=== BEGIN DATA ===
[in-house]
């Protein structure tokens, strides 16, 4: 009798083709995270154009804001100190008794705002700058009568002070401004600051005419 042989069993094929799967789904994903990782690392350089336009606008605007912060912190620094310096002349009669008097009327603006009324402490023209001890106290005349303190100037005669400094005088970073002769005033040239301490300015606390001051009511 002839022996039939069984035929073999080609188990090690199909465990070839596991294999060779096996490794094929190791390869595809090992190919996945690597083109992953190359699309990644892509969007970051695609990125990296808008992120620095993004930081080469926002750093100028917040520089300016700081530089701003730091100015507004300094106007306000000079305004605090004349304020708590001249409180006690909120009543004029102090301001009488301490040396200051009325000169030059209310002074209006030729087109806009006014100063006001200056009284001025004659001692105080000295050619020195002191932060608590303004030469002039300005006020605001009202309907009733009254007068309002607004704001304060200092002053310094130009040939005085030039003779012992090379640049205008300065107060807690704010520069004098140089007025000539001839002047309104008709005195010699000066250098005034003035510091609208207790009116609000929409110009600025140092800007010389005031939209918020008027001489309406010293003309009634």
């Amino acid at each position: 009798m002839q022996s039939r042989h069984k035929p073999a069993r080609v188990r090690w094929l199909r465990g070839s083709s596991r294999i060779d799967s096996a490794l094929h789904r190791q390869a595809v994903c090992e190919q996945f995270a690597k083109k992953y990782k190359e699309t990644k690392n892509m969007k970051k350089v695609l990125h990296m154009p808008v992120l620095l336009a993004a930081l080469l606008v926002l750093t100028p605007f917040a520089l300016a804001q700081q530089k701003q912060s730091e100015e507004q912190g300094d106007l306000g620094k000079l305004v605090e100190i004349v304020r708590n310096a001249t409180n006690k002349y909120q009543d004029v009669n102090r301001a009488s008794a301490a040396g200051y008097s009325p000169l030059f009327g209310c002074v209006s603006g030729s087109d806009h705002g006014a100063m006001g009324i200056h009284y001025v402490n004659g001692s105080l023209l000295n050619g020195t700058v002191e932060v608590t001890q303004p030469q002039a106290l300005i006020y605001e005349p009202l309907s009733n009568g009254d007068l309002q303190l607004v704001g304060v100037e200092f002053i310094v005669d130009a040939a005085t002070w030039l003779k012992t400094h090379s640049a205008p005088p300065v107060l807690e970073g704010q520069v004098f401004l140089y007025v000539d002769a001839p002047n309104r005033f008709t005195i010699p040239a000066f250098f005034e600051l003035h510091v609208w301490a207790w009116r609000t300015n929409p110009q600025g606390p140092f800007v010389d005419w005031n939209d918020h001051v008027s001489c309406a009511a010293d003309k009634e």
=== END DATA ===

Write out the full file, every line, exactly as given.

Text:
[in-house]
């Protein structure tokens, strides 16, 4: 009798083709995270154009804001100190008794705002700058009568002070401004600051005419 042989069993094929799967789904994903990782690392350089336009606008605007912060912190620094310096002349009669008097009327603006009324402490023209001890106290005349303190100037005669400094005088970073002769005033040239301490300015606390001051009511 002839022996039939069984035929073999080609188990090690199909465990070839596991294999060779096996490794094929190791390869595809090992190919996945690597083109992953190359699309990644892509969007970051695609990125990296808008992120620095993004930081080469926002750093100028917040520089300016700081530089701003730091100015507004300094106007306000000079305004605090004349304020708590001249409180006690909120009543004029102090301001009488301490040396200051009325000169030059209310002074209006030729087109806009006014100063006001200056009284001025004659001692105080000295050619020195002191932060608590303004030469002039300005006020605001009202309907009733009254007068309002607004704001304060200092002053310094130009040939005085030039003779012992090379640049205008300065107060807690704010520069004098140089007025000539001839002047309104008709005195010699000066250098005034003035510091609208207790009116609000929409110009600025140092800007010389005031939209918020008027001489309406010293003309009634």
């Amino acid at each position: 009798m002839q022996s039939r042989h069984k035929p073999a069993r080609v188990r090690w094929l199909r465990g070839s083709s596991r294999i060779d799967s096996a490794l094929h789904r190791q390869a595809v994903c090992e190919q996945f995270a690597k083109k992953y990782k190359e699309t990644k690392n892509m969007k970051k350089v695609l990125h990296m154009p808008v992120l620095l336009a993004a930081l080469l606008v926002l750093t100028p605007f917040a520089l300016a804001q700081q530089k701003q912060s730091e100015e507004q912190g300094d106007l306000g620094k000079l305004v605090e100190i004349v304020r708590n310096a001249t409180n006690k002349y909120q009543d004029v009669n102090r301001a009488s008794a301490a040396g200051y008097s009325p000169l030059f009327g209310c002074v209006s603006g030729s087109d806009h705002g006014a100063m006001g009324i200056h009284y001025v402490n004659g001692s105080l023209l000295n050619g020195t700058v002191e932060v608590t001890q303004p030469q002039a106290l300005i006020y605001e005349p009202l309907s009733n009568g009254d007068l309002q303190l607004v704001g304060v100037e200092f002053i310094v005669d130009a040939a005085t002070w030039l003779k012992t400094h090379s640049a205008p005088p300065v107060l807690e970073g704010q520069v004098f401004l140089y007025v000539d002769a001839p002047n309104r005033f008709t005195i010699p040239a000066f250098f005034e600051l003035h510091v609208w301490a207790w009116r609000t300015n929409p110009q600025g606390p140092f800007v010389d005419w005031n939209d918020h001051v008027s001489c309406a009511a010293d003309k009634e």